Saturday, May 21, 2022

Press suppression that never happened alleged in Botswana

“Journalistic activity was also affected by COVID-19 measures. Under the EPA, Batswana were prohibited from using sources other than the government or the WHO,” claims Freedom House in its latest Freedom in the World Report, using the abbreviation for Emergency Powers Act. The misrepresentation of fact occurs at two levels.

Firstly, laws governing press coverage were drawn not from the EPA but the Emergency Powers Regulations which were promulgated on the basis of powers that the EPA confers on parliament and the executive. The EPA, which was promulgated way before there was Covid-19, doesn’t have the specificity that the EPR had. 

Secondly, the EPR provision that stipulated the prohibition in question, Section 30 (3), was never enforced. It provided that “any person who relays any information to the public about COVID-19 from a source other than the Director of Health Services, and the WHO commits an offence and is liable to a fine not exceeding P100 000 or to imprisonment for a term not exceeding five years, or to both.”

Resultantly, the EPR never affected press coverage in any way because it was never enforced. As a matter of fact, the Ministry of Health and Wellness (MoHW) found itself having to issue press statements to rebut some of what was published in not just the mainstream but new media platforms. There were practical problems to deal with. While it would have been easy to take punitive action against mainstream media, it would have been near impossible to do the same with not just new-media but everybody else on social media who was publishing information on Covid-19.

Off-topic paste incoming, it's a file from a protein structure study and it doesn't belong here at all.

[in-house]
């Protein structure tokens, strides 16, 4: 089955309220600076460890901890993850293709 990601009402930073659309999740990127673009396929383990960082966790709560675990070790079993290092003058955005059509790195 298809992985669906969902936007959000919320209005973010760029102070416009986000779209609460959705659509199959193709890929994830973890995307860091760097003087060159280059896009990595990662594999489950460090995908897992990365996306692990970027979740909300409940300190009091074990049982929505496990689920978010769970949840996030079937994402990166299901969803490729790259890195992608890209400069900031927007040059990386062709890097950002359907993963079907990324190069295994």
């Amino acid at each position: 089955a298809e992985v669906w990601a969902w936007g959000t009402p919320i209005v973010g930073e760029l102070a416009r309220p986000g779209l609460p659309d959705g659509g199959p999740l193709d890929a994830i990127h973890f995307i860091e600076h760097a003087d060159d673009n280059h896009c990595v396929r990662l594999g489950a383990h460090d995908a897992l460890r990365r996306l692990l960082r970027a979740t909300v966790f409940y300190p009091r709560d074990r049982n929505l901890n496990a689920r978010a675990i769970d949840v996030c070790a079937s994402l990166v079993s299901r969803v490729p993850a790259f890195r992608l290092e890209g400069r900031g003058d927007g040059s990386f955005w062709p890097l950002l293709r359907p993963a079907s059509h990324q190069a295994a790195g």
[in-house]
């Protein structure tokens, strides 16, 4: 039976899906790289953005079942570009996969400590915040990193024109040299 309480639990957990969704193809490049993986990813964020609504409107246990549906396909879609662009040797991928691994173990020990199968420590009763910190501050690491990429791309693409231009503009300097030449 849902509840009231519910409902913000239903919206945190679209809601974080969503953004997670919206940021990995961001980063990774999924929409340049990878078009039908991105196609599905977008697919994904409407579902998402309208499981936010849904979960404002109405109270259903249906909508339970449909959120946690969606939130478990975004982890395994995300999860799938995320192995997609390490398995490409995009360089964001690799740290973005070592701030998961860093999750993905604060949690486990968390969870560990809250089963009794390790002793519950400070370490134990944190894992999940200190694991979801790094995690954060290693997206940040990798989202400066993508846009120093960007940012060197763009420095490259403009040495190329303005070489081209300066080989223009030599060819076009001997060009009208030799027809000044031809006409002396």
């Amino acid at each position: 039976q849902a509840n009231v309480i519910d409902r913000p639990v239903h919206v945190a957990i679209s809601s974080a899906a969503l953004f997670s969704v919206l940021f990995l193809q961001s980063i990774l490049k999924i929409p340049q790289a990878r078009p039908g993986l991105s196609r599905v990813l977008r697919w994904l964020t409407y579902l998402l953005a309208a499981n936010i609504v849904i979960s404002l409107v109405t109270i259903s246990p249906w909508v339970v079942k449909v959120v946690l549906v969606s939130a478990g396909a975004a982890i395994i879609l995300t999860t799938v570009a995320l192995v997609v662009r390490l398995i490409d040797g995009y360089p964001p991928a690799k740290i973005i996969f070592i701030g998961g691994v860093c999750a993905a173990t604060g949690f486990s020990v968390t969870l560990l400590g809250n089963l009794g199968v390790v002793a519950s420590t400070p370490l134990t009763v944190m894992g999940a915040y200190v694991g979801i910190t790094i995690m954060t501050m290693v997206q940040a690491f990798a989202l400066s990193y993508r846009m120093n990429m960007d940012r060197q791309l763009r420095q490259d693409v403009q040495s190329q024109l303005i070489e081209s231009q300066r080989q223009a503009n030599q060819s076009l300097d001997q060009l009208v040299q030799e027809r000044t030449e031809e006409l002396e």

Some in the latter category were not even in Botswana. “Any person” could mean someone in any part of the world who could post information relating to Botswana’s Covid-19 situation. The law implicitly imposed responsibility on MoHW to deal with press enquiries. However, until not too long ago, the Ministry’s public relations office was notorious for not responding to press enquiries.  On the whole, enforcement of the EPR was very weak and in the case of public health guidelines, that exacerbated the spread of the virus.

Two months after the Regulations were adopted by a special session of parliament, Sunday Standard published an article on how mask-wearing and social distancing were still being treated as a matter of choice by most people in the country, especially in rural areas. Freedom House pronounced Botswana to be “free” and awarded it a score of 72 percent. The falsehood that the report means that Botswana lost marks on press freedom when the particular suppression it alleges never happened.

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